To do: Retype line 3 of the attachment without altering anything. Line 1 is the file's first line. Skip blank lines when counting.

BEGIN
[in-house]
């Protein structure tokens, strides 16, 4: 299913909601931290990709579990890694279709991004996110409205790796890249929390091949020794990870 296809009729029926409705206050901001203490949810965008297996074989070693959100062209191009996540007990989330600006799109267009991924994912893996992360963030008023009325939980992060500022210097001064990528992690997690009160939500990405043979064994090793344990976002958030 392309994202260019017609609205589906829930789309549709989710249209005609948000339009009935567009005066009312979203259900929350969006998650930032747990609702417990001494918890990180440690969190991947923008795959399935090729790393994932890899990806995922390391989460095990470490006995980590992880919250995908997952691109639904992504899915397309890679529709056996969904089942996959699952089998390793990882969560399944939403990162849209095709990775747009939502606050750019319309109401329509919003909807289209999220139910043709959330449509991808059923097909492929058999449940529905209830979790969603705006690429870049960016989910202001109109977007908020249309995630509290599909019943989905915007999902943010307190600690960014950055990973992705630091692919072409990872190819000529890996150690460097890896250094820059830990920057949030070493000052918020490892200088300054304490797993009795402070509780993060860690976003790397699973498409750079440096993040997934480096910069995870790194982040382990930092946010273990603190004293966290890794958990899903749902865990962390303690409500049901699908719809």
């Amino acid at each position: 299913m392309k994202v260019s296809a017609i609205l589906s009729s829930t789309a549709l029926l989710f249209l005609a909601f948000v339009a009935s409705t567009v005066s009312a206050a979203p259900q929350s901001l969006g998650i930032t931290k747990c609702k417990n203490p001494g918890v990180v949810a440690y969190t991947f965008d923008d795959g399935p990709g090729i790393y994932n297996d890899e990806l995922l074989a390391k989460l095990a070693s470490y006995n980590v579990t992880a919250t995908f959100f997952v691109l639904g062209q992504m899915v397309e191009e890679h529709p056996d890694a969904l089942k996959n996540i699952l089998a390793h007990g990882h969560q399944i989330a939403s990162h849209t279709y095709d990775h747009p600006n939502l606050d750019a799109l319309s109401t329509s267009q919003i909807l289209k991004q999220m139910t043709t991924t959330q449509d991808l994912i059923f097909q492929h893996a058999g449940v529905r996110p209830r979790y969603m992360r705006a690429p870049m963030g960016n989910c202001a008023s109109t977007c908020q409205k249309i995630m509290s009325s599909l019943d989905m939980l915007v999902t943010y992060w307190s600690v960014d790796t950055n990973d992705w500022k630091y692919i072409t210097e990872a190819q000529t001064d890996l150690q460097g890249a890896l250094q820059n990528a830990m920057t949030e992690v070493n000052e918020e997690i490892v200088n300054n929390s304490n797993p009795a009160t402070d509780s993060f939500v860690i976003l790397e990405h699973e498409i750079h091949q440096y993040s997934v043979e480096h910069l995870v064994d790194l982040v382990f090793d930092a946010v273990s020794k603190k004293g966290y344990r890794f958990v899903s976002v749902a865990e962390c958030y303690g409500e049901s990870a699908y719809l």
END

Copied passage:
């Amino acid at each position: 299913m392309k994202v260019s296809a017609i609205l589906s009729s829930t789309a549709l029926l989710f249209l005609a909601f948000v339009a009935s409705t567009v005066s009312a206050a979203p259900q929350s901001l969006g998650i930032t931290k747990c609702k417990n203490p001494g918890v990180v949810a440690y969190t991947f965008d923008d795959g399935p990709g090729i790393y994932n297996d890899e990806l995922l074989a390391k989460l095990a070693s470490y006995n980590v579990t992880a919250t995908f959100f997952v691109l639904g062209q992504m899915v397309e191009e890679h529709p056996d890694a969904l089942k996959n996540i699952l089998a390793h007990g990882h969560q399944i989330a939403s990162h849209t279709y095709d990775h747009p600006n939502l606050d750019a799109l319309s109401t329509s267009q919003i909807l289209k991004q999220m139910t043709t991924t959330q449509d991808l994912i059923f097909q492929h893996a058999g449940v529905r996110p209830r979790y969603m992360r705006a690429p870049m963030g960016n989910c202001a008023s109109t977007c908020q409205k249309i995630m509290s009325s599909l019943d989905m939980l915007v999902t943010y992060w307190s600690v960014d790796t950055n990973d992705w500022k630091y692919i072409t210097e990872a190819q000529t001064d890996l150690q460097g890249a890896l250094q820059n990528a830990m920057t949030e992690v070493n000052e918020e997690i490892v200088n300054n929390s304490n797993p009795a009160t402070d509780s993060f939500v860690i976003l790397e990405h699973e498409i750079h091949q440096y993040s997934v043979e480096h910069l995870v064994d790194l982040v382990f090793d930092a946010v273990s020794k603190k004293g966290y344990r890794f958990v899903s976002v749902a865990e962390c958030y303690g409500e049901s990870a699908y719809l």